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Welfare Reform on the Web (July 2008): Welfare state - UK

'At least I can do something': the work of volunteering in a community beset by worklessness

S. Baines and I. Hardill

Social Policy and Society, vol. 7, 2008, p. 307-317

Voluntary organisations and volunteers have a significant role in delivering public services in the UK under the New Labour government. Voluntary initiatives are also used to reconnect unemployed people to the labour market through opportunities to develop skills, contacts and credentials as part of the welfare-to-work agenda. However, qualitative research in a deprived English East Midlands community uncovered more traditional motivations for volunteering associated with offering support to, and identifying with the needs of, others. Policies intended to broaden the base of the volunteer workforce need to recognise and nurture the intrinsic rewards of volunteering.

Keeping right on

N. Evans

Public Finance, May 30th-June 5th 2008, p. 18-19

This article outlines the tax and social policies of the Conservative Party, which has to be taken more seriously in the light of the increasing unpopularity of the Labour government. In education, the Tories would expand the city academies model, encourage educational charities and groups of parents to set up new schools and divert resources to deprived areas. On social security, they have said that they would impose a greater degree of conditionality on those receiving benefits, introducing work requirements of varying levels. Finally, in the area of criminal justice, they have set out a vision for a prison service with rehabilitation at its heart.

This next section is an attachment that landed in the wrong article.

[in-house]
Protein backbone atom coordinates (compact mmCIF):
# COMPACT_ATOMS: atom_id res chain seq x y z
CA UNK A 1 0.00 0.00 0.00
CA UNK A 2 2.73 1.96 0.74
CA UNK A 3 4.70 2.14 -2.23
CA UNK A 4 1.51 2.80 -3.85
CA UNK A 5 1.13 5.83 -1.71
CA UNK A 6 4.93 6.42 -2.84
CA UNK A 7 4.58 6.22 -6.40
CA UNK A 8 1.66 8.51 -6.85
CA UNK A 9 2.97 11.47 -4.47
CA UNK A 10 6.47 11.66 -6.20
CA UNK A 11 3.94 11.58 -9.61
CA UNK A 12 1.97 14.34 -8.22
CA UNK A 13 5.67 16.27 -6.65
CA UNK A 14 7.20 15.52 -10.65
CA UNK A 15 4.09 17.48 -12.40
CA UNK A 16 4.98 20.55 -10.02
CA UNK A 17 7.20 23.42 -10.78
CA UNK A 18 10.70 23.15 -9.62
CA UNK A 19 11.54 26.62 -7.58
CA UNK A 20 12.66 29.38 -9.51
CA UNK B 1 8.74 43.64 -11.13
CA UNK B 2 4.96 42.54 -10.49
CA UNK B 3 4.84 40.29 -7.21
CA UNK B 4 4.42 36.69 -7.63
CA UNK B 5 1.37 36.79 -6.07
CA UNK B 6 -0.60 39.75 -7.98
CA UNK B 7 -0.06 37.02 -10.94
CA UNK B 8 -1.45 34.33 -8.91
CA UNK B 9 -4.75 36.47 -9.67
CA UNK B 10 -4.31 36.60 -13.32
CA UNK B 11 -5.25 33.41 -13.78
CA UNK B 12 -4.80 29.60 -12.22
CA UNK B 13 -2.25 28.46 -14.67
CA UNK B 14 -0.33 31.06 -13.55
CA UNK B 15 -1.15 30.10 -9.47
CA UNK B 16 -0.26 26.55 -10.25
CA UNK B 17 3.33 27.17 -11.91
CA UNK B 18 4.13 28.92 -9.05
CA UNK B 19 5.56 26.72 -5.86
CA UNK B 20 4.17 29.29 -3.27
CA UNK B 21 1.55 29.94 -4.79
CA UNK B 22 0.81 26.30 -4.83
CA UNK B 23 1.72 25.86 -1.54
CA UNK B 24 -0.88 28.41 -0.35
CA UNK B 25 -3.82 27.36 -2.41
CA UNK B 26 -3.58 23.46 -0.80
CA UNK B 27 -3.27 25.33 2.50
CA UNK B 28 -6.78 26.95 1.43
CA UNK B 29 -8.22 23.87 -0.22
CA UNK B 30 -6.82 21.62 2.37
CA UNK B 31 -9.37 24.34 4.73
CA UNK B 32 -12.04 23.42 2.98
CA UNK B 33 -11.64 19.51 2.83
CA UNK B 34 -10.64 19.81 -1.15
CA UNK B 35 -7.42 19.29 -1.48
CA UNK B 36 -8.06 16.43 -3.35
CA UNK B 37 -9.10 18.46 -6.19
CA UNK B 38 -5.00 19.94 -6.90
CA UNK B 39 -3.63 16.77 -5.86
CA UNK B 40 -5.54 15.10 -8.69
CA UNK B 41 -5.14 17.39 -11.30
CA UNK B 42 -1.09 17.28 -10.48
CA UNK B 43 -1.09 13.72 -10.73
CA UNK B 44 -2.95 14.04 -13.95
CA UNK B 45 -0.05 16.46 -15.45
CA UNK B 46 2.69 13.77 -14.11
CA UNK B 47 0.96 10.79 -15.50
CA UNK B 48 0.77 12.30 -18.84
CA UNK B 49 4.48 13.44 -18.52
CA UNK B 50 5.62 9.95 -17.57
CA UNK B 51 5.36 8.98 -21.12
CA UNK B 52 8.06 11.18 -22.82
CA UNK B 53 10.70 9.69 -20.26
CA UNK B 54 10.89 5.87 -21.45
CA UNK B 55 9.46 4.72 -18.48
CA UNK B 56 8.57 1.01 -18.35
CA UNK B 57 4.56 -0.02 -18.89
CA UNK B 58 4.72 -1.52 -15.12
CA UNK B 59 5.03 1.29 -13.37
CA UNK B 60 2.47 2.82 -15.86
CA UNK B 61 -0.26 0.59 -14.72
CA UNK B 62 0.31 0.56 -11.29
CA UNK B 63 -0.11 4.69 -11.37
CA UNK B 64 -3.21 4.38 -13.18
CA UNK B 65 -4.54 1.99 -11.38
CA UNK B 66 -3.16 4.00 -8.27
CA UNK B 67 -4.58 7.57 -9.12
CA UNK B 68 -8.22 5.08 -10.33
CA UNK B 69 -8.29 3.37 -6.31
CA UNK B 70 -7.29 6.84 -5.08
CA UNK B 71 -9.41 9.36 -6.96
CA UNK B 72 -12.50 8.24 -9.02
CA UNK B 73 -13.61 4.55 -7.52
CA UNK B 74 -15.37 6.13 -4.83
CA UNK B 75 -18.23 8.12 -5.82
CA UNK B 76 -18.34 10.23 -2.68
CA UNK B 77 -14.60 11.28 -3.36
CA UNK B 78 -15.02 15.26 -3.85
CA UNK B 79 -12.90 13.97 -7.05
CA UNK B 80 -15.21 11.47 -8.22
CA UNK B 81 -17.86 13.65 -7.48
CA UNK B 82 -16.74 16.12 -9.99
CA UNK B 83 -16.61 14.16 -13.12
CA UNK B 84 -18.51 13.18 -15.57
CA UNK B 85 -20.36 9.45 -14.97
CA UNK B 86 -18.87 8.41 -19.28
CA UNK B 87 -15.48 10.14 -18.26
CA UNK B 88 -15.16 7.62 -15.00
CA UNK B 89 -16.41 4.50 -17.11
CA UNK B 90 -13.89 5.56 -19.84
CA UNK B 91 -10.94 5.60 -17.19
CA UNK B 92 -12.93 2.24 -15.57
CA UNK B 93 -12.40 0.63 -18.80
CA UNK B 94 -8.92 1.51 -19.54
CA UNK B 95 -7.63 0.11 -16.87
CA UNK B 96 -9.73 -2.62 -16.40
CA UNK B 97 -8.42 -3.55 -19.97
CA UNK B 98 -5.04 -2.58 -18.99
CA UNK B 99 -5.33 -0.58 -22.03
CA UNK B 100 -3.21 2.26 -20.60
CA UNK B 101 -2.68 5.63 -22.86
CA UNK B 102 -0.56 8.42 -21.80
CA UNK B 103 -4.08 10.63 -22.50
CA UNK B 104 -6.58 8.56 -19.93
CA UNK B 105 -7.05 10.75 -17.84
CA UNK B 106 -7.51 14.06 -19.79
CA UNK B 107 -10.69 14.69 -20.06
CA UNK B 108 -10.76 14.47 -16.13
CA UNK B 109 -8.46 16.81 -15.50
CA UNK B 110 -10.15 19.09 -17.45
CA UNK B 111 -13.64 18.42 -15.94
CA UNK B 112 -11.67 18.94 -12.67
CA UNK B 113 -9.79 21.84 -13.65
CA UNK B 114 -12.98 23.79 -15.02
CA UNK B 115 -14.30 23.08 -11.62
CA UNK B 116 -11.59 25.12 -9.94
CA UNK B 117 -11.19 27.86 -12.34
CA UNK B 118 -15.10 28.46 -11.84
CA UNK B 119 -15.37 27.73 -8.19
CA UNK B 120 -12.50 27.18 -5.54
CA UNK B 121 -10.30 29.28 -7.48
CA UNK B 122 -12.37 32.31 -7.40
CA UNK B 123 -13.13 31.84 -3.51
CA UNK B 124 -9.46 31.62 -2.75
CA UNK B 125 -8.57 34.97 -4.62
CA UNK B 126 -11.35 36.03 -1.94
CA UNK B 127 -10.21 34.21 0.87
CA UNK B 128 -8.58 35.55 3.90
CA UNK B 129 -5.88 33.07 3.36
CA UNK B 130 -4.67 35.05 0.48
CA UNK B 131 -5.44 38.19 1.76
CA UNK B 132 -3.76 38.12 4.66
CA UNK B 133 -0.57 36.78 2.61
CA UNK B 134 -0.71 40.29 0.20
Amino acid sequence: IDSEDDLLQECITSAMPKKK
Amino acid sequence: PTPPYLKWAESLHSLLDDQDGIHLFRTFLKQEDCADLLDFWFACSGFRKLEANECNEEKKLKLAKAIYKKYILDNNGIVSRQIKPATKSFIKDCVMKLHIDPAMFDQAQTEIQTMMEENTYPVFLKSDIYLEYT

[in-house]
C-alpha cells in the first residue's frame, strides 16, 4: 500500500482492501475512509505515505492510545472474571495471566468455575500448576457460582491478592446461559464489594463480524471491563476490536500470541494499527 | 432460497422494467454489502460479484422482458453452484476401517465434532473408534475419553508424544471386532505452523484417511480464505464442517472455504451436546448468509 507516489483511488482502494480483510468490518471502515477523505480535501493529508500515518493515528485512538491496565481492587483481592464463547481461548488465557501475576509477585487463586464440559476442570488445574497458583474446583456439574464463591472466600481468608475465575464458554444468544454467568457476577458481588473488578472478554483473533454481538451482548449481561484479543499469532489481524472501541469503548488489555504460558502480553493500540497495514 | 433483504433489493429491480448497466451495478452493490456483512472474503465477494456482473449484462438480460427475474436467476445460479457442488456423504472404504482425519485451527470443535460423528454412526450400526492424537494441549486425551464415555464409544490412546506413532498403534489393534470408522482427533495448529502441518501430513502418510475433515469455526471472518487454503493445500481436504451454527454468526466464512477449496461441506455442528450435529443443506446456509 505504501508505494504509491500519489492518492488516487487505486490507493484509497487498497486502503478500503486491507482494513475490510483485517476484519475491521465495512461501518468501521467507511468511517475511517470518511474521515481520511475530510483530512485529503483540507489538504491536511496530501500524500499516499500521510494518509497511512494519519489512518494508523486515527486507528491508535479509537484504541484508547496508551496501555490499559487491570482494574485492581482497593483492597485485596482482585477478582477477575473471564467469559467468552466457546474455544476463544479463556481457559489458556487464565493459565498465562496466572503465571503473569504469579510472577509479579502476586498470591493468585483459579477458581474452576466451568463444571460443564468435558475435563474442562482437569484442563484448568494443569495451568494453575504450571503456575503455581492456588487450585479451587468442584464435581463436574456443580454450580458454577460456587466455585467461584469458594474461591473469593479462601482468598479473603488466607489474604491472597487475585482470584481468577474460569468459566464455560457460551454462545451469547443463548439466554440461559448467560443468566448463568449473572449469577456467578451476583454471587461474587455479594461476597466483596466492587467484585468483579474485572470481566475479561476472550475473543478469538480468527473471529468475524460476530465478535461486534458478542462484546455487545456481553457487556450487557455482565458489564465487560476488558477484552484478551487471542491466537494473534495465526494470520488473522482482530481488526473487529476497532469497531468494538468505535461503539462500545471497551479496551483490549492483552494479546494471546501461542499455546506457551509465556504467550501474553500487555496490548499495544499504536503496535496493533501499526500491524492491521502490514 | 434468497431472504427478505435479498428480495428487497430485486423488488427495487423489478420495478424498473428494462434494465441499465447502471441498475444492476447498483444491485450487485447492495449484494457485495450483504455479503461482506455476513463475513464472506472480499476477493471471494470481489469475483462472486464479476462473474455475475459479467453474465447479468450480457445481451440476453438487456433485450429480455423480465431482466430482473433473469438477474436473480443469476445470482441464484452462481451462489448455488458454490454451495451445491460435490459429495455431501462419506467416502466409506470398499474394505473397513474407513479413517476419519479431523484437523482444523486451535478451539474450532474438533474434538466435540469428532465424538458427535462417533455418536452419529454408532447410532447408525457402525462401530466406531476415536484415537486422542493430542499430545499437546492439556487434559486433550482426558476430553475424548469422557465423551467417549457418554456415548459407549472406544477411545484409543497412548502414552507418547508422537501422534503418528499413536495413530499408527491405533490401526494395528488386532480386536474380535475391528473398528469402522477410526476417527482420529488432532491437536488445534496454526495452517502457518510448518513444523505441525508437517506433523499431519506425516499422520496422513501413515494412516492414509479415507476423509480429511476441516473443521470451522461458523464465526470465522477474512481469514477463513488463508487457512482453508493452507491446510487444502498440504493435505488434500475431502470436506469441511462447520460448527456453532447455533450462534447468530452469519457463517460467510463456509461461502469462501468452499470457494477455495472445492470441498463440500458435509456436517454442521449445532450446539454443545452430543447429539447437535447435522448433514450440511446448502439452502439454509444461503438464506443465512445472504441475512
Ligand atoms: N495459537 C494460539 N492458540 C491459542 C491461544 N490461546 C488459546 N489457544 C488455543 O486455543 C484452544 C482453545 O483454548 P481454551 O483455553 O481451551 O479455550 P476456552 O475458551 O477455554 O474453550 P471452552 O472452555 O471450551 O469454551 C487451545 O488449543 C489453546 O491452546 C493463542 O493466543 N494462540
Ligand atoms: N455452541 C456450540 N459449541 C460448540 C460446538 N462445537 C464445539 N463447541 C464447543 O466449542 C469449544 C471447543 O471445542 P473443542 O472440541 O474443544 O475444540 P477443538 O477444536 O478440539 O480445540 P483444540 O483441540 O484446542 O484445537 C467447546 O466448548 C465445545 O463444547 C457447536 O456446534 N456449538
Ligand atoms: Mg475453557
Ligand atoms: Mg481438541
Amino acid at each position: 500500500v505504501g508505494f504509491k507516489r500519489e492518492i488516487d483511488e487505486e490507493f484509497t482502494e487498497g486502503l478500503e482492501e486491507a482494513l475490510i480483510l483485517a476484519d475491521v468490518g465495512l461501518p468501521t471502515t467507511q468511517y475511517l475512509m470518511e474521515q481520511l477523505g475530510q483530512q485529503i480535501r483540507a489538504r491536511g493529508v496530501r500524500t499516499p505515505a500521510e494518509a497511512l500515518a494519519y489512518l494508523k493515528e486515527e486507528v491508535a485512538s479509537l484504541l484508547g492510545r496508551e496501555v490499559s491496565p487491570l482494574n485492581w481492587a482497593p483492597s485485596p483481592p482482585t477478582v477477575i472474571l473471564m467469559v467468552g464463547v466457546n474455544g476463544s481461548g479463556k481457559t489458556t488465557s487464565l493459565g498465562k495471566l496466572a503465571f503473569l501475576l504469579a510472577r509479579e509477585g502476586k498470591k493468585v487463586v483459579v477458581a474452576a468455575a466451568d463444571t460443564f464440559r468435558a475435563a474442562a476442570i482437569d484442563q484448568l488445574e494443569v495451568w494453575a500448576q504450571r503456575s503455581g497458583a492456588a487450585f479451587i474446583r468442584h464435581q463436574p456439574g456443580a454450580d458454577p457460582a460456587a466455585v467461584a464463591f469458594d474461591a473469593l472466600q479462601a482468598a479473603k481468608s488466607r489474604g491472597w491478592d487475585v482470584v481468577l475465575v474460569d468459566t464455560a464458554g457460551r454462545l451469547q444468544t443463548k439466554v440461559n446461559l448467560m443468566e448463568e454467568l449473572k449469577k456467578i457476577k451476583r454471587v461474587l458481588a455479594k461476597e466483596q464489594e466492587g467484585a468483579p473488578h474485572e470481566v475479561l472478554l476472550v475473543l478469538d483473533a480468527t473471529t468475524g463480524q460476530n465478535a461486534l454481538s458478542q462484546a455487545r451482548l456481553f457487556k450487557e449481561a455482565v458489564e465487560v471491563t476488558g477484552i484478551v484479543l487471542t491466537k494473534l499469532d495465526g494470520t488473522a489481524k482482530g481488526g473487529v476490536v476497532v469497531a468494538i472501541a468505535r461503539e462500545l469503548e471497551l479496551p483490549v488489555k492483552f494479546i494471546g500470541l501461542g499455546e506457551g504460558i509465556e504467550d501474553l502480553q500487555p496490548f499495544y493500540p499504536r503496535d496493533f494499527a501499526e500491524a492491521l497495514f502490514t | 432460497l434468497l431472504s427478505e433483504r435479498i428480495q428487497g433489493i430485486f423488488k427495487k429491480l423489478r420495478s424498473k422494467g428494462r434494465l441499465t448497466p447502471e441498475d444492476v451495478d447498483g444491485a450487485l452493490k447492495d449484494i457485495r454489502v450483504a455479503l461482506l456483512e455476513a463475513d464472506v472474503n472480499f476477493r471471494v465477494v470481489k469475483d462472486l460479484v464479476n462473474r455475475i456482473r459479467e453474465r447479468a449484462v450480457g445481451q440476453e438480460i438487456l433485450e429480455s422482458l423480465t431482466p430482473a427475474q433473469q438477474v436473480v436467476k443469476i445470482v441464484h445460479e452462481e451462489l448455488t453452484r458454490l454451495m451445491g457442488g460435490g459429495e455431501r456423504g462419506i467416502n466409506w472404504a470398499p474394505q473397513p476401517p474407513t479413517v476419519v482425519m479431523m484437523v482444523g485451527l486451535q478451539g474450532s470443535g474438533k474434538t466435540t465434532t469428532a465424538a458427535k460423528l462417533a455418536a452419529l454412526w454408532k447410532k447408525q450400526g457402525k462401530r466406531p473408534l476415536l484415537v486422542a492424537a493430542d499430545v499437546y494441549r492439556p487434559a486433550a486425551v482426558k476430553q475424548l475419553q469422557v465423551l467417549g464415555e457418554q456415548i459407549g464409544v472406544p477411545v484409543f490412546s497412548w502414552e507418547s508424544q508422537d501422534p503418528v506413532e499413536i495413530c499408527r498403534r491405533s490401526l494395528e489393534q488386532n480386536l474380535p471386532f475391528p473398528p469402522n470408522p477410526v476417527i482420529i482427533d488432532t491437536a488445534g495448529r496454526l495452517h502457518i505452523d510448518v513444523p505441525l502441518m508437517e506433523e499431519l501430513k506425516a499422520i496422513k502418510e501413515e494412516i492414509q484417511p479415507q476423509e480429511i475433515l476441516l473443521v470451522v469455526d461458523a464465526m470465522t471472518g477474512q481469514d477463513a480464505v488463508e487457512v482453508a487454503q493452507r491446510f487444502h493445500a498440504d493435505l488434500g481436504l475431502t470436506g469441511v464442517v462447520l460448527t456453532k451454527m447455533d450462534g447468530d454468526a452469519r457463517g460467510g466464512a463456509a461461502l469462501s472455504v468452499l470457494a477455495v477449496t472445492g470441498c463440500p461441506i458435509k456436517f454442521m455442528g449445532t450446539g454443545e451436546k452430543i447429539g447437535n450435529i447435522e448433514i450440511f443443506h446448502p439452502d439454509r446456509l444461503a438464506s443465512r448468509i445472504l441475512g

User involvement in public services

Public Administration Select Committee

London: TSO, 2008 (House of Commons papers, session 2007/08; HC 410)

This Report considers various forms of user involvement in public services, from consultation with service users to stronger variants such as user control over service provision. It examines some of the arguments given for making public services more responsive: that it would be more democratic, that it would improve service levels and that it would be cost-effective. It also explores some of the potential implications of greater user involvement-for staff working in public services, for service users and for how public services are organised and evaluated. Involving public service users by allowing them to control or influence the way in which services are provided can improve service quality, make for more appropriate services and increase people's satisfaction with public services. The report, however, concludes that it is still early days for many of the stronger forms of user involvement, such as individual budgets in social care. Initial evidence about such initiatives seems promising, but there is a need for comprehensive and rigorous monitoring and evaluation. In addition, involving service users is not always appropriate. In some circumstances it could create inequalities of service, as well as being risky and expensive. In other situations people may simply be unwilling or unable to engage in this way. A key challenge for the Government and for public service providers will therefore be to establish where user involvement is desirable, and in what form. Where people do want to be involved in service design and delivery, however, the Government should ensure they get the support they need to do so.

Welfare delivery opened up

G. Parker & A. Baker

Financial Times, June 25th 2008, p. 1

James Purnell, Secretary of State for Work & Pensions, has announced that a new scheme called 'right to bid' will encourage private companies and voluntary groups to make bids to deliver a wide range of welfare services. Instead of putting services out to tender, the DWP will encourage contractors to come up with proposals for the services they want to run.

(See also The Times, June 25th 2008, p. 3)

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